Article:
Supporting our community's economic and educational growth today, for a better tomorrow!

Welcome to the SACC Foundation

Annapolis veteran training program graduates head into business world

– Originally posted on November 24th, 2013 by SHANTEÉ WOODARDS for the Capital Gazette. You can read the original article here.

Tim Longmire wants to start a business that eventually provides 24-hour grooming and other services to dogs.

First, he needs a storefront. And financing. And a bunch of other things he wasn’t sure about until he entered Project Opportunity. The Navy veteran is part of the first Annapolis group to be involved in a 10-week program that teaches veterans how to become entrepreneurs. As a result, he and his wife plan to move forward with Bark, Bathe, Board & Beyond by 2015 at the latest.

“(The program) had very knowledgeable people in the field and you could ask them anything you wanted. You didn’t have to sit on the phone,” said Longmire, an Arnold resident who was once stationed at Pearl Harbor. He added that he thinks his military training prepared him for the entrepreneurial lifestyle.

“One of the key things that was always beaten in my head is details, details, details. You’ve got to pay attention to details and you’ve got to adapt.”

In 2010, the Salisbury Area Chamber of Commerce Foundation launched Project Opportunity as a way to help veterans who wanted to start a business on the Eastern Shore. Since then, 26 have completed the program.

This year, the Annapolis Economic Development Corp. partnered with the Salisbury organization and the state Technology Development Corp. to offer the free program locally. Eighty veterans applied and that was later whittled down to the 11 who completed the courses. Two more events are being planned in the county, and they will launch in the winter and spring.

Statistics show that veteran-owned firms have annual sales of $1.2 trillion, nearly 6 million employees and a payroll of about $210 billion. The U.S. Small Business Administration’s 2012 report on veteran-owned firms found that veterans represented 9 percent of all companies in the country in 2007, the latest statistics available. That included roughly 54,000 firms in Maryland with $25 million in sales, according to the report.

At last week’s graduation ceremony at Loews Annapolis, Project Opportunity veterans were encouraged to look to Marine Maj. Rob Dyer for inspiration.

The Annapolis resident launched RuckPack — a vitamin and energy shot — with his military friends. After a series of challenges, he landed on ABC’s Shark Tank last year. He gained a $150,000 deal with Kevin O’Leary and Robert Herjavec getting a 20 percent stake in the company.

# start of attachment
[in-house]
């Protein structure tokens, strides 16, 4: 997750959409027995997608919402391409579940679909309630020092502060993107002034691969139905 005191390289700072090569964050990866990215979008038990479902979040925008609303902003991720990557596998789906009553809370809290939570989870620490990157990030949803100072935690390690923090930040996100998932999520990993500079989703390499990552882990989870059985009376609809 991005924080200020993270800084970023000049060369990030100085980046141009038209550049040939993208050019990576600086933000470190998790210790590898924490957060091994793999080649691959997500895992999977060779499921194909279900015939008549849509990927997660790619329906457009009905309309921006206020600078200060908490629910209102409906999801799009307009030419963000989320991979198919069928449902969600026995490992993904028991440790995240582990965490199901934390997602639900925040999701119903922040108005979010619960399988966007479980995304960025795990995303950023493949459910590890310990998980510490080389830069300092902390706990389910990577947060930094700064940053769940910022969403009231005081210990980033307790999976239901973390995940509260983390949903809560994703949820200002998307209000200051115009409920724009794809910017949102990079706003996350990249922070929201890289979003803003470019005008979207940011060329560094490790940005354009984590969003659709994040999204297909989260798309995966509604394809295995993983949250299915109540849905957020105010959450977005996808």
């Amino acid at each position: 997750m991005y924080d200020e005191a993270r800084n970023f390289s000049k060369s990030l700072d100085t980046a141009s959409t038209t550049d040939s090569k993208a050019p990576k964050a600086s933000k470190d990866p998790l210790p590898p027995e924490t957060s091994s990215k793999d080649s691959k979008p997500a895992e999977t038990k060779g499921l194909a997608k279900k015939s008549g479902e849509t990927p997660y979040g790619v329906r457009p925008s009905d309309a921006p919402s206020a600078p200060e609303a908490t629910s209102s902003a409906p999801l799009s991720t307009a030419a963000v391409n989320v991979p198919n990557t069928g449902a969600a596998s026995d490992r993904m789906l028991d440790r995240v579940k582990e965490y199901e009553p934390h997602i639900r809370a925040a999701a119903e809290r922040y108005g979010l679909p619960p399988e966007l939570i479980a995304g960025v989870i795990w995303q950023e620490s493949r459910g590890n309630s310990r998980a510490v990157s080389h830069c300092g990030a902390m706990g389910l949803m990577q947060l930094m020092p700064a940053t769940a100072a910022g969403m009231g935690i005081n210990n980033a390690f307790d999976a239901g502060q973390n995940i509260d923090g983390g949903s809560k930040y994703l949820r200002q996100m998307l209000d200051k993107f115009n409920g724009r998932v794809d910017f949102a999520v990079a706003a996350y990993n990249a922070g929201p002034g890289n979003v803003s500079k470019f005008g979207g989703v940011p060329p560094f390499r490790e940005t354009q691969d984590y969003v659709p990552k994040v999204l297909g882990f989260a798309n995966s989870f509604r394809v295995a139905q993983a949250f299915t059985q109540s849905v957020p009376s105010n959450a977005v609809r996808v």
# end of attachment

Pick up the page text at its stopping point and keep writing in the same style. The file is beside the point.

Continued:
Since then, the company has made $500,000 and has signed a national deal with Walgreens.

Still, his sleepless nights have not ended, and he encouraged Project Opportunity participants not to give up their day jobs immediately. He continues to teach at the Naval Academy.

“You stay flexible and you grind. You grind like nobody else can because nobody else knows what veteran life is like,” said Dyer, who was the keynote speaker at Project Opportunity’s graduation ceremony.

“If somebody says ‘Man, this is tough,’ this isn’t boot camp tough. … It’s not that bad. I didn’t even get shot at today, yet. When that becomes your fallback matrix, you figure out you can do anything.”

Brenda Dilts led the Project Opportunity sessions, which were held on Tuesday evenings at Maryland Hall. Each night included a guest speaker, as well as information on marketing, financing and management. The goal was to get participants to apply what they learned to their own business plan.

Their final project was to whittle their goals down to a three- to five-minute pitch speech, which they delivered at the graduation ceremony. In front of family and friends, they pitched plans that included nanny services, cellular phones, technical consultation and diabetes research.

Navy veteran Jimmie Bell’s signature phrase “Fluck It” is being sold on T-shirts, jackets and other apparel through his website, Fluck-It.com. He aims to use it to encourage positive thinking among teenagers and other young people.

“My message to them is ‘fluck it,’ ” Bell said in his pitch speech. “You control your destiny. You control what happens to you. If you want to do something, say you’re going to do it. Put the ball in motion and start making it happen. Fluck it, no matter what somebody tells you.”



graphic design provided by two rider design - created and maintained by spotlight web design